An Overview of Preoperative Nursing

Preoperative Nursing

Welcome to this video tutorial on preoperative nursing.

You may have heard the term “perioperative nursing” – this encompasses the preoperative, intraoperative, and postoperative phases of the patient’s surgical experience. This video will focus on the preoperative phase – we will look at getting a history & physical, patient education, pre-op checklist, and legal & ethical issues.
The preoperative phase begins when the decision is made for surgical intervention. The pre-op nurse is responsible for assessing the patient’s physical, psychologic, and social states; preparing the patient for surgery; and implementing nursing interventions. The pre-op phase ends when the patient is transported to the operating room and care is transferred to the OR nurse.
The preoperative history and physical done by the nurse may be completed in the doctor’s office, hospital preadmission area, inpatient hospital unit, outpatient surgery facility, or on the phone. It is important for the nurse to identify individuals at risk for intraoperative and postoperative complications, in order to implement interventions that will improve surgical outcomes.

Patient assessments should be individualized and include:

- Identification of the patient with two identifiers, such as name & date of birth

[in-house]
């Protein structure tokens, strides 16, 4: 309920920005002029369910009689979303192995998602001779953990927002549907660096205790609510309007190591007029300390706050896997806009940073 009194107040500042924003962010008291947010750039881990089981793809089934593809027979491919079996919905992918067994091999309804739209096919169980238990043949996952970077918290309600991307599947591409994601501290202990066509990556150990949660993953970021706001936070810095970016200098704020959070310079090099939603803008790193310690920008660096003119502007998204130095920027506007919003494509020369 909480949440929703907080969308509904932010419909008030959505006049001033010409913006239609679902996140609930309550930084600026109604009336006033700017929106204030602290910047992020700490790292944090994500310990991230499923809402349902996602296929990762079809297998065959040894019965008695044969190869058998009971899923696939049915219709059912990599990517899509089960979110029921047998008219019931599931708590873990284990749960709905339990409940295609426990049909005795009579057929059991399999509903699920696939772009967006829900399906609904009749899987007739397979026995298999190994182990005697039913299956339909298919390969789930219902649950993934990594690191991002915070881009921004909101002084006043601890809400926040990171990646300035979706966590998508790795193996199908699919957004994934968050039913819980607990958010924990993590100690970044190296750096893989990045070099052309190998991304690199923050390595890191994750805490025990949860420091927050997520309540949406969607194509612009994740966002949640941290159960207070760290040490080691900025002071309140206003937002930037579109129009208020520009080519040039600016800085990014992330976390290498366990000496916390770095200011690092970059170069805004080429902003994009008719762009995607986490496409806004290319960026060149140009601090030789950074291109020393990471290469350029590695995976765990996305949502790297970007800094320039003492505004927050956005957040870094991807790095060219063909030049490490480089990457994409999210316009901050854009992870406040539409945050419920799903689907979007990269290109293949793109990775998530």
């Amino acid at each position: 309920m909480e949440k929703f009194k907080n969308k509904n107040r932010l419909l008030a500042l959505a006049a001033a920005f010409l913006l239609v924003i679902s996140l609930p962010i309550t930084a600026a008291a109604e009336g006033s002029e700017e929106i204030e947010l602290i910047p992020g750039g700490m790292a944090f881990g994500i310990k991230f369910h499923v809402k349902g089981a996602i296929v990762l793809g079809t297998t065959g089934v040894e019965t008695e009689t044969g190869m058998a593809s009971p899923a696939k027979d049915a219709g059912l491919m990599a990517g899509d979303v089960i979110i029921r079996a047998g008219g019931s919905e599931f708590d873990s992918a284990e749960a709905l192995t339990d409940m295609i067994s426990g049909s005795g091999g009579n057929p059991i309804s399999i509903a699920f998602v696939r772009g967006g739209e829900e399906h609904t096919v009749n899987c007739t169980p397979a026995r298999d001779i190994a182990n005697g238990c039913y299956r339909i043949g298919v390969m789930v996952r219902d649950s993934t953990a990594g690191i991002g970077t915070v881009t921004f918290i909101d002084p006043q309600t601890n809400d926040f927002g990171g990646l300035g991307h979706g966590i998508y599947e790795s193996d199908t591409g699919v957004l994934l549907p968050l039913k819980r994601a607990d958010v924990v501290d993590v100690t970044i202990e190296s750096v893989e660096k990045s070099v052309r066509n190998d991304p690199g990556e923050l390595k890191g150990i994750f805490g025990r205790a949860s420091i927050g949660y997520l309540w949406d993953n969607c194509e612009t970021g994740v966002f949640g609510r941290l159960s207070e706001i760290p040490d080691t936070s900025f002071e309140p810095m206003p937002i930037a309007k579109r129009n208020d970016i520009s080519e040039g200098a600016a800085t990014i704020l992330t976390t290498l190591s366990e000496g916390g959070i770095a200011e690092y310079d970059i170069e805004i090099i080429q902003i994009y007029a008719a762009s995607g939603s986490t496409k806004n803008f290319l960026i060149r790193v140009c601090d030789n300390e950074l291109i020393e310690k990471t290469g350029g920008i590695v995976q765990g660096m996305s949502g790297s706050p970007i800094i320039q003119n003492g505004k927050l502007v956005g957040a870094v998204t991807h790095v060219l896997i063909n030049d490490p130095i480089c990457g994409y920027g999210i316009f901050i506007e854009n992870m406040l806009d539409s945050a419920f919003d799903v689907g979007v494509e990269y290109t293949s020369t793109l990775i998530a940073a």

- Mental & physiological status of the patient
- Functional status (patient’s ability to perform ADLs, activities of daily living)
- Cardiovascular & respiratory status
- Skin condition
- Nutritional status (how long has the patient been NPO)
- Range of motion & mobility
- Pain
- Any prosthetics or corrective devices
- Sensory impairments, language barrier, cultural/spiritual needs
- Anxiety
- Previous surgeries & anesthesia experience
- Allergies
-Medications, herbs, nutritional supplements, & drug abuse

The nurse should identify the patient’s support system – their significant other, family, or friends that are present.
The key nursing intervention during the preoperative period is patient and family education. Take every opportunity during the patient assessment and preparation for surgery, to provide information that will increase the patient’s familiarity with the procedure, which will decrease anxiety. Give instructions on activities that will promote healing and prevent postoperative complications. Assess and address individual learning needs, and involve patients in decision making concerning their care – this allows them to maintain some control over events. During the pre-op assessment, teach the patient about postoperative pain control. Fear of pain is a common source of anxiety and should be addressed before surgery, to decrease anxiety and add to the patient’s sense of control.

A pre-op checklist is a way for the nurse to summarize patient data and ensure the patient is ready for surgery. The patient should remove all personal clothing and put on a hospital gown. Jewelry is removed, according to hospital policy. Patient’s personal belongings, including eyeglasses, dentures or prostheses, are identified and secured. Confirm the patient’s name & DOB on the ID band; confirm that consent forms are completed & signed; x-rays, lab results, and EKG are on the chart; verify the availability of an implant if needed, and the availability of blood.